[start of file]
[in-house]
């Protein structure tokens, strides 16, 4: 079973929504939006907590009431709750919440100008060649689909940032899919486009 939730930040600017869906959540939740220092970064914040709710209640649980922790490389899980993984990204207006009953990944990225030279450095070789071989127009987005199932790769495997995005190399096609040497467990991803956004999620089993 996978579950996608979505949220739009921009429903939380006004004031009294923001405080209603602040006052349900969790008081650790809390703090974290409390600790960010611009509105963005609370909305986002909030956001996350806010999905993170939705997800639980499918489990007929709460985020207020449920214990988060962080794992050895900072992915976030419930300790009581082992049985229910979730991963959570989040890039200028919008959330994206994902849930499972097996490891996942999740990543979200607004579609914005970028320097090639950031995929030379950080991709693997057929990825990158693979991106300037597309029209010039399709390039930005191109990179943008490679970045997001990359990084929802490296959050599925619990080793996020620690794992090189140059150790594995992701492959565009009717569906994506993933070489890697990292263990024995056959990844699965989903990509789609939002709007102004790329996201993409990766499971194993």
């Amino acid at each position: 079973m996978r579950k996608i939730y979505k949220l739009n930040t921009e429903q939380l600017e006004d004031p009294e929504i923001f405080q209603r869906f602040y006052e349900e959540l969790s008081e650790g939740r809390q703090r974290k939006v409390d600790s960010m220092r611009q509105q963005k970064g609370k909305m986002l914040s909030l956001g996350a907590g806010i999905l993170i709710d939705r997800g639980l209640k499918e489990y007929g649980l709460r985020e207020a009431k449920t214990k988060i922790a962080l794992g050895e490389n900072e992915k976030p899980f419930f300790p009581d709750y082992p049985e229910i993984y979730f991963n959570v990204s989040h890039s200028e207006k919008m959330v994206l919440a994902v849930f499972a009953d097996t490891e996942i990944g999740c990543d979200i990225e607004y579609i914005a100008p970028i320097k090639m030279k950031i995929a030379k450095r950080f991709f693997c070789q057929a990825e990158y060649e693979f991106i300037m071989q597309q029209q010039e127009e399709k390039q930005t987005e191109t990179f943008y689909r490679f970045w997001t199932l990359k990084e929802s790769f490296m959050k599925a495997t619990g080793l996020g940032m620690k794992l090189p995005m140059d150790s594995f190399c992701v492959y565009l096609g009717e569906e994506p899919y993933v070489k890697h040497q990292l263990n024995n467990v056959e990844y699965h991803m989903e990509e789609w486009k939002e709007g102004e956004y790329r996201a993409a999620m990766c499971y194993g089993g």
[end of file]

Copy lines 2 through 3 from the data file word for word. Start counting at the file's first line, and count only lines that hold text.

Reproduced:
């Protein structure tokens, strides 16, 4: 079973929504939006907590009431709750919440100008060649689909940032899919486009 939730930040600017869906959540939740220092970064914040709710209640649980922790490389899980993984990204207006009953990944990225030279450095070789071989127009987005199932790769495997995005190399096609040497467990991803956004999620089993 996978579950996608979505949220739009921009429903939380006004004031009294923001405080209603602040006052349900969790008081650790809390703090974290409390600790960010611009509105963005609370909305986002909030956001996350806010999905993170939705997800639980499918489990007929709460985020207020449920214990988060962080794992050895900072992915976030419930300790009581082992049985229910979730991963959570989040890039200028919008959330994206994902849930499972097996490891996942999740990543979200607004579609914005970028320097090639950031995929030379950080991709693997057929990825990158693979991106300037597309029209010039399709390039930005191109990179943008490679970045997001990359990084929802490296959050599925619990080793996020620690794992090189140059150790594995992701492959565009009717569906994506993933070489890697990292263990024995056959990844699965989903990509789609939002709007102004790329996201993409990766499971194993």
């Amino acid at each position: 079973m996978r579950k996608i939730y979505k949220l739009n930040t921009e429903q939380l600017e006004d004031p009294e929504i923001f405080q209603r869906f602040y006052e349900e959540l969790s008081e650790g939740r809390q703090r974290k939006v409390d600790s960010m220092r611009q509105q963005k970064g609370k909305m986002l914040s909030l956001g996350a907590g806010i999905l993170i709710d939705r997800g639980l209640k499918e489990y007929g649980l709460r985020e207020a009431k449920t214990k988060i922790a962080l794992g050895e490389n900072e992915k976030p899980f419930f300790p009581d709750y082992p049985e229910i993984y979730f991963n959570v990204s989040h890039s200028e207006k919008m959330v994206l919440a994902v849930f499972a009953d097996t490891e996942i990944g999740c990543d979200i990225e607004y579609i914005a100008p970028i320097k090639m030279k950031i995929a030379k450095r950080f991709f693997c070789q057929a990825e990158y060649e693979f991106i300037m071989q597309q029209q010039e127009e399709k390039q930005t987005e191109t990179f943008y689909r490679f970045w997001t199932l990359k990084e929802s790769f490296m959050k599925a495997t619990g080793l996020g940032m620690k794992l090189p995005m140059d150790s594995f190399c992701v492959y565009l096609g009717e569906e994506p899919y993933v070489k890697h040497q990292l263990n024995n467990v056959e990844y699965h991803m989903e990509e789609w486009k939002e709007g102004e956004y790329r996201a993409a999620m990766c499971y194993g089993g």